November is raw and cloudy, but at least we can sleep late Saturdays. The soccer season ends. When I first began attending games, I was surprised by the equal showing of soccer moms and dads at the afternoon matches. I decided to do some research.
Schmoozing with the dads, I asked such penetrating questions as "What do you do?" I live in rural Maine, so my survey included "Mainers" and dads "from away." (In Maine, there is no room for debate on these matters. If you weren't born there, you are "from away" forever.) Beyond some obvious differences, what they shared was that they all had jobs in which they felt a lot of control over their lives. Among the Mainers, the lobstermen, farmers, carpenters, clam diggers, and loggers all said, "I work for myself." One told me, "The ocean is my boss. I reckon a man's okay bowing to the ocean."
Among the "away" guys were a banker, dentist, carpenter, doctor, and baker. The doctor had migrated from a city teaching hospital in search of more control over his time and an outdoor way of life. So too the banker, who left long commutes and longer days on Wall Street for this small town's First National. One of the carpenters had been a scientist at a major research institution but wanted "time with the family." The baker had been an executive but found he loved bread more.
As far as I could tell, none of them had opted out because they couldn't hack it. Rather, their success had given them the confidence to live life on their own terms. From their point of view, they had opted in — to what really mattered to them. These folks represent what demographers call "deconcentration." It's a historically unprecedented trend of recent decades in which people leave the regimentation of city and suburb, seeking more personal control and meaningful voice in a rural community.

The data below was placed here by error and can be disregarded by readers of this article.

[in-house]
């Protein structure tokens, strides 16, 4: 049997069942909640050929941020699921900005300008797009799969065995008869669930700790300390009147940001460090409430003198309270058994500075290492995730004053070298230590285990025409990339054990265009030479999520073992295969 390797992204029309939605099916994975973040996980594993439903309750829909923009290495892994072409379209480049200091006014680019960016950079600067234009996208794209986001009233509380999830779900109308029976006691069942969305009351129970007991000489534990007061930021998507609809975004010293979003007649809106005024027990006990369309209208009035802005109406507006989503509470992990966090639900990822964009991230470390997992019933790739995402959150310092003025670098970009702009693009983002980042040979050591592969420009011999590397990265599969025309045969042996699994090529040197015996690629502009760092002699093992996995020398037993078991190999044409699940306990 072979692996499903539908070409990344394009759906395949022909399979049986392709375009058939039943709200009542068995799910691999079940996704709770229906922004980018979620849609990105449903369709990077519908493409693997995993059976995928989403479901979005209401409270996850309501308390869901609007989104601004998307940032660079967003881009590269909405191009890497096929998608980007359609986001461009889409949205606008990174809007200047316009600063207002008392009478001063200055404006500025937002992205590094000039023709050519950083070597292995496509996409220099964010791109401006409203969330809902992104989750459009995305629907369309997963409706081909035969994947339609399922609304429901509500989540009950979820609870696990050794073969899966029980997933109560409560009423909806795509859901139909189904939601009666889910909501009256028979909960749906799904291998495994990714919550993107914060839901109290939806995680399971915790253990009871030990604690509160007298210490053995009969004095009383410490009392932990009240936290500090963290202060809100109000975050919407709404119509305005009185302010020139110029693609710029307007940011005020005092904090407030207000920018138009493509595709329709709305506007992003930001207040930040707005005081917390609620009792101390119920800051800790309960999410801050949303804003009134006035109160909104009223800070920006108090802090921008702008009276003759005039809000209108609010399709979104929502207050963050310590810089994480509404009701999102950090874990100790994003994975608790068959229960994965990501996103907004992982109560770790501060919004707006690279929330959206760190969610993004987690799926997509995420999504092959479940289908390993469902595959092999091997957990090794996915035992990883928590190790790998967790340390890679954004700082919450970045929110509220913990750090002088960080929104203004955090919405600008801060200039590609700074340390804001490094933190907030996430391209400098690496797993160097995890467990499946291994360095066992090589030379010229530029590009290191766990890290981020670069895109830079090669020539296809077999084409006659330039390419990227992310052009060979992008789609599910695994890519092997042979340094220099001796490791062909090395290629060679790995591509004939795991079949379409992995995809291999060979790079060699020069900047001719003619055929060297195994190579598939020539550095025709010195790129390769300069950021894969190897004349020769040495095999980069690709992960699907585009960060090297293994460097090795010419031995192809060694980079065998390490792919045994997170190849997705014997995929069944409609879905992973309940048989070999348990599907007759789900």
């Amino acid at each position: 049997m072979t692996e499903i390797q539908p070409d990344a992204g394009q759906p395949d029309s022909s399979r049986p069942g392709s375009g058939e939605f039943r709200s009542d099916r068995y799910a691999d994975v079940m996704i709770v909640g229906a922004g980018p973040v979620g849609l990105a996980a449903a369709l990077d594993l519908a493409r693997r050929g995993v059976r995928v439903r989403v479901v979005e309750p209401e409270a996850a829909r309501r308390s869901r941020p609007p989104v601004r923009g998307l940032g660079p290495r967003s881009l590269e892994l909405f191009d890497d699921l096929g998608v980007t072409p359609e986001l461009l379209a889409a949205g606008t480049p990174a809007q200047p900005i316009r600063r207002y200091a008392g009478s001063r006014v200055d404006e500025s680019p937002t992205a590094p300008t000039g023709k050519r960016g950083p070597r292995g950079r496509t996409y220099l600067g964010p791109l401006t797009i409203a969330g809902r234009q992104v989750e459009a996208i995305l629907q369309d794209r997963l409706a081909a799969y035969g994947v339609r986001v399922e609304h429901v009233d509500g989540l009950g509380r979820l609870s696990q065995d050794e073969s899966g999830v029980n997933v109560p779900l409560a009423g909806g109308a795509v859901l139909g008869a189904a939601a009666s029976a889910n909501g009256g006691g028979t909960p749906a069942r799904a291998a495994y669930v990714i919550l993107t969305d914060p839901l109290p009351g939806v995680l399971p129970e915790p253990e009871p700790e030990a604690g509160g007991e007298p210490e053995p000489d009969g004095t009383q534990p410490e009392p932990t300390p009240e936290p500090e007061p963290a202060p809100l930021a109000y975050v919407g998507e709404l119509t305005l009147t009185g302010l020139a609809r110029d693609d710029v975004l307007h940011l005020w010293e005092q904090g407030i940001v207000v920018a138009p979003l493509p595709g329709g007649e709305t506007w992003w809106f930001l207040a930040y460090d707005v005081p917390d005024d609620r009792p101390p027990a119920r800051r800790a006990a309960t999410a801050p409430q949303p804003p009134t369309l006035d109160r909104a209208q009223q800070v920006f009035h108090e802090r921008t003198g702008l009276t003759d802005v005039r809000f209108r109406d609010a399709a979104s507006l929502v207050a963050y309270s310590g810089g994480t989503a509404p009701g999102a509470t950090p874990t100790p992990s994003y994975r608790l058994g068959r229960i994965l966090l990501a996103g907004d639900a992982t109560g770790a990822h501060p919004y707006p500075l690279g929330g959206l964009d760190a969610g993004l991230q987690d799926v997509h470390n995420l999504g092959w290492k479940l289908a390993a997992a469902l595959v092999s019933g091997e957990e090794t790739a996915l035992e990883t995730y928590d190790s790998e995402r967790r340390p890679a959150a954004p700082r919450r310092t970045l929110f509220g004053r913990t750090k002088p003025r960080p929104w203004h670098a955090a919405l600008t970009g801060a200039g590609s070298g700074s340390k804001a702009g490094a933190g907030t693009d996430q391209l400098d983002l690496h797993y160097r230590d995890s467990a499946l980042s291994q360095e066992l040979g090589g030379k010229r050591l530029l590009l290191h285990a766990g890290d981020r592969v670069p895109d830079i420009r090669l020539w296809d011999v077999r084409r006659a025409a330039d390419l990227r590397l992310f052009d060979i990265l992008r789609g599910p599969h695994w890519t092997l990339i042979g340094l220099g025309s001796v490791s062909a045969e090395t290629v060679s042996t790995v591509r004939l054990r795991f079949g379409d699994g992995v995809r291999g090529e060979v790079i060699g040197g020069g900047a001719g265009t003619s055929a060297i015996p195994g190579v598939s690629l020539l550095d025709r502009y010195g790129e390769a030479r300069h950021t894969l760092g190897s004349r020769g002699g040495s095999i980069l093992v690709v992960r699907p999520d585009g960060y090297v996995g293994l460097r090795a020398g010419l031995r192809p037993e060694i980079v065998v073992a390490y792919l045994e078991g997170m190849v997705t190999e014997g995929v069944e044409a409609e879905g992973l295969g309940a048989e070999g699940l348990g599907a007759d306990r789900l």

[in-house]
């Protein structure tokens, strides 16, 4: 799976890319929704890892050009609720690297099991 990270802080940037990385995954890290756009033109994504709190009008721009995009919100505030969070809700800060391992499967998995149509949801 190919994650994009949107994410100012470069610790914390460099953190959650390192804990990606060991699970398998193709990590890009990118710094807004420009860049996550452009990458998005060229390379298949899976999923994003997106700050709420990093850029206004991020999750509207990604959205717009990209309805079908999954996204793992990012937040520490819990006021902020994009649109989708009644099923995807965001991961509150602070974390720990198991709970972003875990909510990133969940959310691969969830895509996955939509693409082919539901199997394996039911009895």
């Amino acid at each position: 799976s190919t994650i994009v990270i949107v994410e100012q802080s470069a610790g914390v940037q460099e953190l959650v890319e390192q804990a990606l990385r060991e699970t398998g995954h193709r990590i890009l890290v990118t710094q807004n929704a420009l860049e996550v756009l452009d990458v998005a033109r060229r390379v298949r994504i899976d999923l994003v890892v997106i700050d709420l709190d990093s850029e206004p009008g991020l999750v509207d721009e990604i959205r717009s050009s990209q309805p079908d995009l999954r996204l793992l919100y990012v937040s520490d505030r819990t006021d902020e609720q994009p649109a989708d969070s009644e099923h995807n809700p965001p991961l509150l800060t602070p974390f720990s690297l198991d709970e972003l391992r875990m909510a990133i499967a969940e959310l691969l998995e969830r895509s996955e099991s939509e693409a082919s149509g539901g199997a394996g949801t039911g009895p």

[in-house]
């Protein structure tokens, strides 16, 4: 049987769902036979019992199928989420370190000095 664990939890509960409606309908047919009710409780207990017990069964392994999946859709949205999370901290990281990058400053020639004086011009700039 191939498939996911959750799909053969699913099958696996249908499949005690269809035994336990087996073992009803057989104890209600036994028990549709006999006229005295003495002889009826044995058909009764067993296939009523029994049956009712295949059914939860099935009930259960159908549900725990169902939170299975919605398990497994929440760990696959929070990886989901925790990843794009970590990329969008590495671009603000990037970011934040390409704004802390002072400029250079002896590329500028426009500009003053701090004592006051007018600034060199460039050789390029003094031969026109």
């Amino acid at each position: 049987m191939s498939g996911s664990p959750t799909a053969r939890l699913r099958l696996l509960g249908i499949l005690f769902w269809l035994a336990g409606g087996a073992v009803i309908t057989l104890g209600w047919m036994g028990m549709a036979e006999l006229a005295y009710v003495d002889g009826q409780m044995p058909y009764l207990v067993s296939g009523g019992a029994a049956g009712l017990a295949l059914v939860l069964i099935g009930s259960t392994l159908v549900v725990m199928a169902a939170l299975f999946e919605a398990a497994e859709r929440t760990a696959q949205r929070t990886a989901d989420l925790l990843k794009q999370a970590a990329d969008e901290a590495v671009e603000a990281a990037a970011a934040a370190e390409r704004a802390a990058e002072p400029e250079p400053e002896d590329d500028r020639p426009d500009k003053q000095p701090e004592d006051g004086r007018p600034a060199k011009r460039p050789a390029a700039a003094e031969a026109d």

A new book, The Status Syndrome (Henry Holt, 2004), helps to explain why my neighbors regard personal control as a necessary entitlement. According to author Michael Marmot, a professor of epidemiology and public health at University College, London, your position in the social hierarchy signifies how much control you feel over your life. And that position can predict your susceptibility to disease, even controlling for variables such as income, education, and access to medical care. He found that even tiny status distinctions matter. So not only would a factory worker be more likely to have heart disease than would a CEO, but someone with only a master's will have a shorter life expectancy than someone with a PhD.
What's going on here? In human societies, as in primate groups, lower status means less personal control. That leads to higher levels of chronic stress, which makes you sick and cuts life short. Since the most prominent experience of hierarchy in most people's lives is in the workplace, Marmot found that low levels of control at work consistently lead to more disease.
Worse yet, according to his analyses of UK and U.S. data, this situation has actually worsened since the 1970s. Even as everyone's health has improved, the gap in life expectancy between those at the top and those at the bottom increased from 5.5 to 9.5 years. The last generation, it seems, has created more people who feel less in control of their lives, with fewer opportunities for influence.
These last few decades have created millions of educated people who naturally have opinions and feel the need to control their own lives. But with organizations increasing in size and top-down pressures, there's no way most workplaces can fulfill so many people's desire for control. There just isn't enough space at the top of these pyramids. The result of this mismatch is chronic stress. As the gap grows, so does the stress.
Marmot says that more than cigarettes, sugar, and too many hours spent bench-pressing the TV remote, it's the lack of control in our jobs that's killing us. When our need for control is frustrated, the result is a vulnerability to disease that shortens life. But naming the source of stress is empowering. It alerts us to the real choices we have, and taking control begins with the recognition of choice. Some may renew their zeal for the climb to the top. Others will look for ways to enhance their sense of personal control outside the workplace. Some people will think more seriously about leaving the pyramid behind, forging new approaches to life and work for themselves and colleagues. A few may even discover the wisdom of bowing to the ocean.
Shoshana Zuboff is the coauthor of The Support Economy (Viking, 2002). Join her online discussion.
A version of this article appeared in the November 2004 issue of Fast Company magazine.